The purpose of music is to help us relate to other people, and the singing voice, especially, brings us closer to each other. This is the basic premise of opera: to tell a story and help us sympathize with others, or at least understand what is going through their mind.
Over the years, different composers have concentrated on different aspects of this project. Donizetti and Handel focused on the human voice, Puccini focused on jolting us with shocking stories, while Wagner thought in terms of Hollywood blockbusters long before they existed. Now along comes John Adams, upsetting us all by turning newspaper headlines into song.
His opera, The Death of Klinghoffer, is ending a run at the Metropolitan Opera in New York, where it has attracted considerable attention due to its subject matter. The Death of Klinghoffer deals with the Palestinian terrorist attack on the cruise ship Achille Lauro in 1985, in which Leon Klinghoffer, a wheelchair-confined American Jew, was killed and thrown overboard.
Many newspapers, including The CJN, have reprinted Klinghoffer’s daughters’ objections to this work (their essay also appeared in the printed program for the opera). But many did not at all feel, as the Klinghoffers felt, that the opera mistreated Leon Klinghoffer. The Aria of the Falling Body, sung at his death, far from deserving the ridicule it has attracted (often from people who have not heard it), is in fact a dignified Kaddish and is followed by a moving soliloquy by his wife Marilyn, with which the opera ends.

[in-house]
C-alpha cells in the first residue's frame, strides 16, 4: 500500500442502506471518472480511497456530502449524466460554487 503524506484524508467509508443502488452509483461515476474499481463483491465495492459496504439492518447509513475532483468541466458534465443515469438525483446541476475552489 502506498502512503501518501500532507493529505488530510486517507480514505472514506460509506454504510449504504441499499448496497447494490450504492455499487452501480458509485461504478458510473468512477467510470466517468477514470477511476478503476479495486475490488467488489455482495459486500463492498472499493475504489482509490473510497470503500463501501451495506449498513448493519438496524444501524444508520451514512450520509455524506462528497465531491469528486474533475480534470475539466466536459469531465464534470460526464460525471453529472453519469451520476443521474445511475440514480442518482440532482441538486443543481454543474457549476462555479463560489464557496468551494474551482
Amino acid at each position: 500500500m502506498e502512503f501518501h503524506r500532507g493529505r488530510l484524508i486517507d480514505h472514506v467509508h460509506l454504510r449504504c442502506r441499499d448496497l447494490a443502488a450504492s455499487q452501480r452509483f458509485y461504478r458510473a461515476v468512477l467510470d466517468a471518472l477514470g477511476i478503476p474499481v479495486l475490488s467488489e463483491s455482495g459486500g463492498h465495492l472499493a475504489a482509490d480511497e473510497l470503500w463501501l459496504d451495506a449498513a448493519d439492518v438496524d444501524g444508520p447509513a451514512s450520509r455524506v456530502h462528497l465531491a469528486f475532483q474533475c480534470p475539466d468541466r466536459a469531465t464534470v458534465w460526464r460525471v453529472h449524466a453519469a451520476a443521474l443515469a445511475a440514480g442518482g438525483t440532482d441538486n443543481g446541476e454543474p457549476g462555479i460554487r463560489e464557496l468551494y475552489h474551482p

There is indeed a problem with the opera. The libretto was written by Alice Goodman, who cannot seem to accept that Jews are entitled to live in their own land. But Goodman’s personal beliefs do not surface in the opera. Some commentators have objected to a presumed “moral equivalence” in the opera – that is, its portrayal of terrorists as worthy of equal consideration to Jewish victims. But the opera does not provoke such a response at all – the text is too opaque to be regarded as giving any of the protagonists an intelligible “argument for discussion.”
It was certainly an intense experience to see such a Jewish work performed, where the audience laughs when Marilyn Klinghoffer refers to the initial hijacking as “meshugass.” (The Met has certainly come a long way from its early days, when it only with difficulty allowed the first Jew onto its board, an experience summarized by his remark: “A kike is a Jewish gentleman who has just left the room.”)
The music critic at the London Jewish Chronicle found nothing to object to in The Death of Klinghoffer, except that he found it boring. That’s not at all how I would describe Adams’ colourful rhythms and orchestration. This work is not “operatic”– that conventional style which the original director, Peter Sellars, described pejoratively as “nice music for nice people” – although it certainly requires good singers. Many of the myriad commentators have half-heartedly defended The Death of Klinghoffer on the grounds that art is meant to provoke us. I think that Handel or Mozart would agree with this argument, but only up to a point. They thought that art was primarily meant to console us. Sellars himself has emphasized the role of art, and opera in particular, to heal.
This work is not what you might think of as “opera.” It is more a sombre commemoration of a tragedy with refined music. It has a hyper-verbose text – the classic librettists of the past would tear their hair (or wigs) out if they heard it – that is almost opaque and monumental.
Is The Death of Klinghoffer worth seeing? Certainly, if you are responsive to music and the expressive powers of a great contemporary composer.
Charles Heller is an associate member of the Canadian Music Centre, and the award-winning author of What To Listen For in Jewish Music.